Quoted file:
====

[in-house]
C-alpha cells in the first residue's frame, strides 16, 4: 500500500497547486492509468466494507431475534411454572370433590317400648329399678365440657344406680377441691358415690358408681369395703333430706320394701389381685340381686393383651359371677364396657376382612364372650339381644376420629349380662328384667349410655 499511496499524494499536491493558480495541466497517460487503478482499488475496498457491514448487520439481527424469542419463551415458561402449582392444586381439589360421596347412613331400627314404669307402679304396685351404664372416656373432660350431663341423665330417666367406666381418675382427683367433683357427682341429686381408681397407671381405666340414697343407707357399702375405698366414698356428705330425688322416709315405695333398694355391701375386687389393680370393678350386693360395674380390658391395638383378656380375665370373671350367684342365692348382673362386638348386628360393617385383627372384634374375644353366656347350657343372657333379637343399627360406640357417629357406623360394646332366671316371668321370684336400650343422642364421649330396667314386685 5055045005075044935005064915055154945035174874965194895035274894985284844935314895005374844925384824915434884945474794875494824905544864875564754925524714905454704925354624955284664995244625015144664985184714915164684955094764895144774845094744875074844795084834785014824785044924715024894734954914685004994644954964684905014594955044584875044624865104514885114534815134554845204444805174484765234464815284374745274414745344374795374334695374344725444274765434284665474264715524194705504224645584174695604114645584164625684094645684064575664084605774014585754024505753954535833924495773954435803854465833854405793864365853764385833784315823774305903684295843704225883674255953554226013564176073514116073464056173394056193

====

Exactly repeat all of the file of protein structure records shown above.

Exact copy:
[in-house]
C-alpha cells in the first residue's frame, strides 16, 4: 500500500497547486492509468466494507431475534411454572370433590317400648329399678365440657344406680377441691358415690358408681369395703333430706320394701389381685340381686393383651359371677364396657376382612364372650339381644376420629349380662328384667349410655 499511496499524494499536491493558480495541466497517460487503478482499488475496498457491514448487520439481527424469542419463551415458561402449582392444586381439589360421596347412613331400627314404669307402679304396685351404664372416656373432660350431663341423665330417666367406666381418675382427683367433683357427682341429686381408681397407671381405666340414697343407707357399702375405698366414698356428705330425688322416709315405695333398694355391701375386687389393680370393678350386693360395674380390658391395638383378656380375665370373671350367684342365692348382673362386638348386628360393617385383627372384634374375644353366656347350657343372657333379637343399627360406640357417629357406623360394646332366671316371668321370684336400650343422642364421649330396667314386685 5055045005075044935005064915055154945035174874965194895035274894985284844935314895005374844925384824915434884945474794875494824905544864875564754925524714905454704925354624955284664995244625015144664985184714915164684955094764895144774845094744875074844795084834785014824785044924715024894734954914685004994644954964684905014594955044584875044624865104514885114534815134554845204444805174484765234464815284374745274414745344374795374334695374344725444274765434284665474264715524194705504224645584174695604114645584164625684094645684064575664084605774014585754024505753954535833924495773954435803854465833854405793864365853764385833784315823774305903684295843704225883674255953554226013564176073514116073464056173394056193